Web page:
Kerry babies: ‘Knock on the door’ was when arrested couple first heard of Garda interest, says solicitor

Man and woman released without charge, with file to be sent to the DPP, as nation gets to grips with revival of 40-year-old case

The first a couple arrested in relation to murder heard of any suspicion in connection with the death of “Baby John” was “a knock on the door” to find gardaí with a warrant for their arrest, their solicitor has said.

The man and woman were released without charge after their arrest on Thursday in connection with the case of a baby found dead on a beach in Cahersiveen, Co Kerry, in April 1984. A file will now be prepared for the Director of Public Prosecutions, gardaí said.

Solicitor Padraig O’Connell, who is representing the man and woman, said his clients were never questioned during the extensive Garda investigation into the case.

He said they had never encountered gardaí who were making door-to-door enquiries in south Kerry.


Mr O’Connell indicated they had not been approached previously or been the subject of any visit from gardaí.

“The first they ever heard about this was a knock on the door.”

He also described “serious concerns” about aspects of media coverage related to the arrests, including attempts to photograph “someone who has not been charged with an offence” upon release.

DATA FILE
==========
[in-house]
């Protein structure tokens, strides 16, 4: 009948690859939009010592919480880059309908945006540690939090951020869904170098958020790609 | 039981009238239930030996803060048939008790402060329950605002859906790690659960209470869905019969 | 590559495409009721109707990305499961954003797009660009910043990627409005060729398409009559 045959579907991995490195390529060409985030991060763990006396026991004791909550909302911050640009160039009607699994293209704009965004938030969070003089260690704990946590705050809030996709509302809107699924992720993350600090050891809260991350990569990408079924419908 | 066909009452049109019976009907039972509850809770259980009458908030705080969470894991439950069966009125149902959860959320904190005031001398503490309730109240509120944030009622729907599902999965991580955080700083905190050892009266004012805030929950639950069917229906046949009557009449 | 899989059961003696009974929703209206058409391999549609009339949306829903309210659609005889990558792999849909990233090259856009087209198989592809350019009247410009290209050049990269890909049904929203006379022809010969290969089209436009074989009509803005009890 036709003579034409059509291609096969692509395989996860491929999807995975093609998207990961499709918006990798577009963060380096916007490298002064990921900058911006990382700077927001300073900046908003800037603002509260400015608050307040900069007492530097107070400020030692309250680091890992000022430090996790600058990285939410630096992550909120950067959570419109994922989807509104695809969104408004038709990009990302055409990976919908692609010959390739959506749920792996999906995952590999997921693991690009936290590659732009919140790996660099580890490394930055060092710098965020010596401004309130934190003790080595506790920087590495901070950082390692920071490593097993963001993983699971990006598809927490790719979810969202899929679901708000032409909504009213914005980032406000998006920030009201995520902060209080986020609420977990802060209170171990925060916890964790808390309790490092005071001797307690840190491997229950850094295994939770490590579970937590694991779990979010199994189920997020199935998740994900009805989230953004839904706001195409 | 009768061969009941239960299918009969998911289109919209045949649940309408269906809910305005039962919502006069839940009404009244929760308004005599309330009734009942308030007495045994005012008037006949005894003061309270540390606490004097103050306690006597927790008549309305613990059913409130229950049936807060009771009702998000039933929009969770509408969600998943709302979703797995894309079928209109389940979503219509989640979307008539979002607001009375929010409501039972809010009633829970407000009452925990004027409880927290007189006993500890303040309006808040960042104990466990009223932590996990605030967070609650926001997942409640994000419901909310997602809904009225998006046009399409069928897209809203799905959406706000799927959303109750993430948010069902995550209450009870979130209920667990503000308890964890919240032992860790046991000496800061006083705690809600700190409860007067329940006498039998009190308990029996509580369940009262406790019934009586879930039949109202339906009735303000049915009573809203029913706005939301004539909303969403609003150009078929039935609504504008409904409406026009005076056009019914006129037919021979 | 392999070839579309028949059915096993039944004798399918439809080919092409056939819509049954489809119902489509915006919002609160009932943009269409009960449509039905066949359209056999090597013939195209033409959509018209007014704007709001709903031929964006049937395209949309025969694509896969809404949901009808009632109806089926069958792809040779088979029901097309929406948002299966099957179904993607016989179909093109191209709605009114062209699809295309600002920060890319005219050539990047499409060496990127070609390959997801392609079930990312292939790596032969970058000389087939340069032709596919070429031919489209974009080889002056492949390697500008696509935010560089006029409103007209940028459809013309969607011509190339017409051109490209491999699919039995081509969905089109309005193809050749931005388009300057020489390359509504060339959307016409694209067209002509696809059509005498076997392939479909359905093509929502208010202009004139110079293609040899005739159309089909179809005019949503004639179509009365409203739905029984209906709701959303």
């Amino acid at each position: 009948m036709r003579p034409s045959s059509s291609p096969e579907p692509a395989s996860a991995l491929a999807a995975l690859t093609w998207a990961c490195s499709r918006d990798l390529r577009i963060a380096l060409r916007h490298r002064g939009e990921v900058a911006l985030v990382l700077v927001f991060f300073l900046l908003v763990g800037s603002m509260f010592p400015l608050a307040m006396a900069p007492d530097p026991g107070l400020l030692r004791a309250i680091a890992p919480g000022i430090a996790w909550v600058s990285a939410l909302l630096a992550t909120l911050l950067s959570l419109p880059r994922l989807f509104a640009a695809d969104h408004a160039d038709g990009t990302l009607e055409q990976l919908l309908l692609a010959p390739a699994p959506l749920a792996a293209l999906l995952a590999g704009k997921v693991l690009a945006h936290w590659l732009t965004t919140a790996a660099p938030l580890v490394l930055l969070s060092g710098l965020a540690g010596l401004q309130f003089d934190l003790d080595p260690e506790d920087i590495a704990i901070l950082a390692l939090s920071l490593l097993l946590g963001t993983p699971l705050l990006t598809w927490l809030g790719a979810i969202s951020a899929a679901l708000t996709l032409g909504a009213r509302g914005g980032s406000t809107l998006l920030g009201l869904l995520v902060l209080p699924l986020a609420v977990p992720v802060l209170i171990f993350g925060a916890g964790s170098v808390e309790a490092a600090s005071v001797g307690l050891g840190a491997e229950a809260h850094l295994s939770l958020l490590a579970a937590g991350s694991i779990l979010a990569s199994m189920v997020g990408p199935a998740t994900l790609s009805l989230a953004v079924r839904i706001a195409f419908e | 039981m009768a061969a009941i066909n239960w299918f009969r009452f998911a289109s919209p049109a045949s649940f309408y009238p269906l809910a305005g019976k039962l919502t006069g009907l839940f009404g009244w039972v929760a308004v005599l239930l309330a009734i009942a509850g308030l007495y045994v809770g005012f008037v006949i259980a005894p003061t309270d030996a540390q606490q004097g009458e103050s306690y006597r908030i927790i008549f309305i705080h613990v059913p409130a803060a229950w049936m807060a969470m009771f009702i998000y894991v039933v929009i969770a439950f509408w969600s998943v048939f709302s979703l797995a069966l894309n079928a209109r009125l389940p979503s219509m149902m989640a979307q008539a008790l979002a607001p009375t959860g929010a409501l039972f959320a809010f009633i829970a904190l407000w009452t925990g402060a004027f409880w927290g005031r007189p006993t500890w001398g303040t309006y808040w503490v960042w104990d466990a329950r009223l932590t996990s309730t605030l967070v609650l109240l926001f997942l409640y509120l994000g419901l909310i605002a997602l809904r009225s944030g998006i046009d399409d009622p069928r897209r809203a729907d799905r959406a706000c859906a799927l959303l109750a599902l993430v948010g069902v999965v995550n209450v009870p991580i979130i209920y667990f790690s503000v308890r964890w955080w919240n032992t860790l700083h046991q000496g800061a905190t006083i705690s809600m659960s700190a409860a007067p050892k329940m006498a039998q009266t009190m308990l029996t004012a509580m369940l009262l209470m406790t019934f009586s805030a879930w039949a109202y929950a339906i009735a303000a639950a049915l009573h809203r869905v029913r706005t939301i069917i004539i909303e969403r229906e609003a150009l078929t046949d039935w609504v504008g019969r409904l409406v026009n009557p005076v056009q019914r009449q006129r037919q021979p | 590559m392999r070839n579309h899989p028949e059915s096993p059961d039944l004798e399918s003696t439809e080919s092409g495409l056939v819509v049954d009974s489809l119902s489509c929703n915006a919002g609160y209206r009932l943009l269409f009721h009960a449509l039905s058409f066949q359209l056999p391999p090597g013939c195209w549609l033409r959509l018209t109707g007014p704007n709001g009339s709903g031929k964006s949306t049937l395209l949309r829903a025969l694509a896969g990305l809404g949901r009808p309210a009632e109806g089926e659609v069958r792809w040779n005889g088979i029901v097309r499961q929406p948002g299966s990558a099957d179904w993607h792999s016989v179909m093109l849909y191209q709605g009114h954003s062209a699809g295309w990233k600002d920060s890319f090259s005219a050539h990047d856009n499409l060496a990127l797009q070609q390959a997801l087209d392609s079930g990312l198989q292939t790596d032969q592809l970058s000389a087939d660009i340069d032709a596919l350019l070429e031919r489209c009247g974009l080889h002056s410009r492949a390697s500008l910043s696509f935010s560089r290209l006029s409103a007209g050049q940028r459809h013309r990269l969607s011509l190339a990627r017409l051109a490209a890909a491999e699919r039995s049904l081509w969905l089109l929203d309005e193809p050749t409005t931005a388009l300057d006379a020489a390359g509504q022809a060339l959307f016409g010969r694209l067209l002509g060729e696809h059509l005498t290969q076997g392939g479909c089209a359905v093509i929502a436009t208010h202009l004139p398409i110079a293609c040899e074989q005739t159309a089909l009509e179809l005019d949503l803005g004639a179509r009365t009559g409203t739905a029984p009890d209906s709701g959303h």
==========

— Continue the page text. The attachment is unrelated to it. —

Meanwhile, feminist campaigner Ailbhe Smyth has said that the Ireland of 1984, when the Kerry babies case came to the fore, was a “bleak, cold, lonely and judgemental place”.

In an interview on Saturday with Brendan O’Connor on RTÉ Radio 1, Ms Smyth said that many of her contemporaries decided to move to London as they “weren’t free in Ireland” and “couldn’t stand it”.

“You were restricted. If you did anything at all you were subjected to judgment. My daughter was born in the late 1970s. We weren’t married because I had been married previously early in the ‘70.

“I remember people, and when my beautiful daughter was quite small, and to the 1980s, saying, ‘And oh you kept the baby.’ And I would say: ‘I decided to have a child.’

“The notion that you as a woman would decide about whether or not you would have a child, and if so, have many and so on – that in itself seemed to deeply shock people.”

Ms Smyth said that it was no surprise that those “terrible, terrible things” that happened to women began to come to the surface in the 1980s.

“Because we had had the women’s movement in the ‘70s. There was a whole layer of women there that knew that that repression and punishment of women was quite wrong. I think in the 1980s that actually began to come to the surface.

“We didn’t have the right to abortion. That had been copper-fastened by the Eighth Amendment [of the Constitution] in 1983. I think the legislation for contraception for ‘bona fide’ purposes only came in in the mid-1980s. You couldn’t basically get condoms.

“You couldn’t get contraception except in a kind of lying or hypocritical type of scenario. I remember going to my GP and saying I had an upset menstrual cycle and could I have the pill, please?

“Except you wouldn’t have used ‘menstrual cycle’. That would have been too explicit. Nothing was talked about. Everything was under the carpet. Everything to do with sex and women and sexuality and reproduction and our bodies and our physical lives… all of that was taboo.”